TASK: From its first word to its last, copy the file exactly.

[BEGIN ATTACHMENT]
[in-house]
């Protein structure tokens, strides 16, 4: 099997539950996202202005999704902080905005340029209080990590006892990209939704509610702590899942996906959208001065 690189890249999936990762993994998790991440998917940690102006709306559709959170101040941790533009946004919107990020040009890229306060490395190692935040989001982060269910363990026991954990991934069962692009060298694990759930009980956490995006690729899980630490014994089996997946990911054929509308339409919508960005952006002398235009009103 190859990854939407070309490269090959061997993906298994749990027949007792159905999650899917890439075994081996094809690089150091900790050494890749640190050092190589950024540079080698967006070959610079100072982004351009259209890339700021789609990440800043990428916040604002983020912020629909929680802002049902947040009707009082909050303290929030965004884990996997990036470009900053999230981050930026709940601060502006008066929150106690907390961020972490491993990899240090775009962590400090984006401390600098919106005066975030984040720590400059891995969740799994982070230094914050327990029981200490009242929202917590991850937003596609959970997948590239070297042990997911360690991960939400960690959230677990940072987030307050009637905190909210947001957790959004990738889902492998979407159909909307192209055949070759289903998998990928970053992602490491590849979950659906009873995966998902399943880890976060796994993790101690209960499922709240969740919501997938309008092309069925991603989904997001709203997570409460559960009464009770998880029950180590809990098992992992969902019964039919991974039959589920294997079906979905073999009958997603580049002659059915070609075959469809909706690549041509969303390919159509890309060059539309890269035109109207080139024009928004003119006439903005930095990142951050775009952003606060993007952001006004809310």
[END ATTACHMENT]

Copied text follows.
[in-house]
């Protein structure tokens, strides 16, 4: 099997539950996202202005999704902080905005340029209080990590006892990209939704509610702590899942996906959208001065 690189890249999936990762993994998790991440998917940690102006709306559709959170101040941790533009946004919107990020040009890229306060490395190692935040989001982060269910363990026991954990991934069962692009060298694990759930009980956490995006690729899980630490014994089996997946990911054929509308339409919508960005952006002398235009009103 190859990854939407070309490269090959061997993906298994749990027949007792159905999650899917890439075994081996094809690089150091900790050494890749640190050092190589950024540079080698967006070959610079100072982004351009259209890339700021789609990440800043990428916040604002983020912020629909929680802002049902947040009707009082909050303290929030965004884990996997990036470009900053999230981050930026709940601060502006008066929150106690907390961020972490491993990899240090775009962590400090984006401390600098919106005066975030984040720590400059891995969740799994982070230094914050327990029981200490009242929202917590991850937003596609959970997948590239070297042990997911360690991960939400960690959230677990940072987030307050009637905190909210947001957790959004990738889902492998979407159909909307192209055949070759289903998998990928970053992602490491590849979950659906009873995966998902399943880890976060796994993790101690209960499922709240969740919501997938309008092309069925991603989904997001709203997570409460559960009464009770998880029950180590809990098992992992969902019964039919991974039959589920294997079906979905073999009958997603580049002659059915070609075959469809909706690549041509969303390919159509890309060059539309890269035109109207080139024009928004003119006439903005930095990142951050775009952003606060993007952001006004809310």